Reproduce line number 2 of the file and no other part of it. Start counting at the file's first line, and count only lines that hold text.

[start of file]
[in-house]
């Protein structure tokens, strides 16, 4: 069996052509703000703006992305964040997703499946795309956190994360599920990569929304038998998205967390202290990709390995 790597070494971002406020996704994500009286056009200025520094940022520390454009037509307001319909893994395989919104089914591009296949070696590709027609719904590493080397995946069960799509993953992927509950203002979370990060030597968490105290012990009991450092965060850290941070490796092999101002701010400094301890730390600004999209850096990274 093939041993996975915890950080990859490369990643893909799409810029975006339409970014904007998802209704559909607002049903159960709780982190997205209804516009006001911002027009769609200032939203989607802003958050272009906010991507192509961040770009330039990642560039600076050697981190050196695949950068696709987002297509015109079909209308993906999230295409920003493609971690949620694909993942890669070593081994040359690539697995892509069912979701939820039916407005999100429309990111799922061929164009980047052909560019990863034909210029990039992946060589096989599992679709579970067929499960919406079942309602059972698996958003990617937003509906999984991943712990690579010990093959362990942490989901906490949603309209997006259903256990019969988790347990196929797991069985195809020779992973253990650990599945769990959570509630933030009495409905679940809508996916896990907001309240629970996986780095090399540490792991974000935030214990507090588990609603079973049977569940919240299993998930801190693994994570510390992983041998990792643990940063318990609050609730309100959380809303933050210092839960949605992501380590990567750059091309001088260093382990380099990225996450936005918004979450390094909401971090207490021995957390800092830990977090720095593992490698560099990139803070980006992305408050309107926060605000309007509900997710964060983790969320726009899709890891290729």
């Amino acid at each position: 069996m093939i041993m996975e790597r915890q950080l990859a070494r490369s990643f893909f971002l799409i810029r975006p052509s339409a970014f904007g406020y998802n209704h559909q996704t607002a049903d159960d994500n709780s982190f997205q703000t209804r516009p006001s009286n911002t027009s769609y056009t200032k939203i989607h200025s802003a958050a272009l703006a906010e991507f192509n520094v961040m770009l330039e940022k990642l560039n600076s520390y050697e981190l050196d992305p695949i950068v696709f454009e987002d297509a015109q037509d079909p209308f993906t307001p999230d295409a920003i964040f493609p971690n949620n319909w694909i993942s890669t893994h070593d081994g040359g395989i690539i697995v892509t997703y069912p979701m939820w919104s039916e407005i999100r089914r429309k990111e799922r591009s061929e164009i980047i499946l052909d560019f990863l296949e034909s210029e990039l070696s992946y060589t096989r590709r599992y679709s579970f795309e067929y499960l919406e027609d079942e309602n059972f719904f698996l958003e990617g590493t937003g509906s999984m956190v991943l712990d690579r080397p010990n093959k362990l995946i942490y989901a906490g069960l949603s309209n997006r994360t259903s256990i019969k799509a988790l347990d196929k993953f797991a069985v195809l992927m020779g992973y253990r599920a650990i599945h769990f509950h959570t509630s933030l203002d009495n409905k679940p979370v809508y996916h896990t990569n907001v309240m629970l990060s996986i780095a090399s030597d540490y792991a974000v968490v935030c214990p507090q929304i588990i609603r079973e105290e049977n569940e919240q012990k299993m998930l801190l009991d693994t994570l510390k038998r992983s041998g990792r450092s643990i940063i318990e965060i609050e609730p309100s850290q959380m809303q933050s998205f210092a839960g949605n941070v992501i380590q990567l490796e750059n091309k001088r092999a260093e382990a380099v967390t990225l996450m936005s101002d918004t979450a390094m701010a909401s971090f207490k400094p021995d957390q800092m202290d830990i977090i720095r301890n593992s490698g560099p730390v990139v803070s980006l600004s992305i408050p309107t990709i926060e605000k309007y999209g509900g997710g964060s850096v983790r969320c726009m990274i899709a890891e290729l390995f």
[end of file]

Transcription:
């Protein structure tokens, strides 16, 4: 069996052509703000703006992305964040997703499946795309956190994360599920990569929304038998998205967390202290990709390995 790597070494971002406020996704994500009286056009200025520094940022520390454009037509307001319909893994395989919104089914591009296949070696590709027609719904590493080397995946069960799509993953992927509950203002979370990060030597968490105290012990009991450092965060850290941070490796092999101002701010400094301890730390600004999209850096990274 093939041993996975915890950080990859490369990643893909799409810029975006339409970014904007998802209704559909607002049903159960709780982190997205209804516009006001911002027009769609200032939203989607802003958050272009906010991507192509961040770009330039990642560039600076050697981190050196695949950068696709987002297509015109079909209308993906999230295409920003493609971690949620694909993942890669070593081994040359690539697995892509069912979701939820039916407005999100429309990111799922061929164009980047052909560019990863034909210029990039992946060589096989599992679709579970067929499960919406079942309602059972698996958003990617937003509906999984991943712990690579010990093959362990942490989901906490949603309209997006259903256990019969988790347990196929797991069985195809020779992973253990650990599945769990959570509630933030009495409905679940809508996916896990907001309240629970996986780095090399540490792991974000935030214990507090588990609603079973049977569940919240299993998930801190693994994570510390992983041998990792643990940063318990609050609730309100959380809303933050210092839960949605992501380590990567750059091309001088260093382990380099990225996450936005918004979450390094909401971090207490021995957390800092830990977090720095593992490698560099990139803070980006992305408050309107926060605000309007509900997710964060983790969320726009899709890891290729």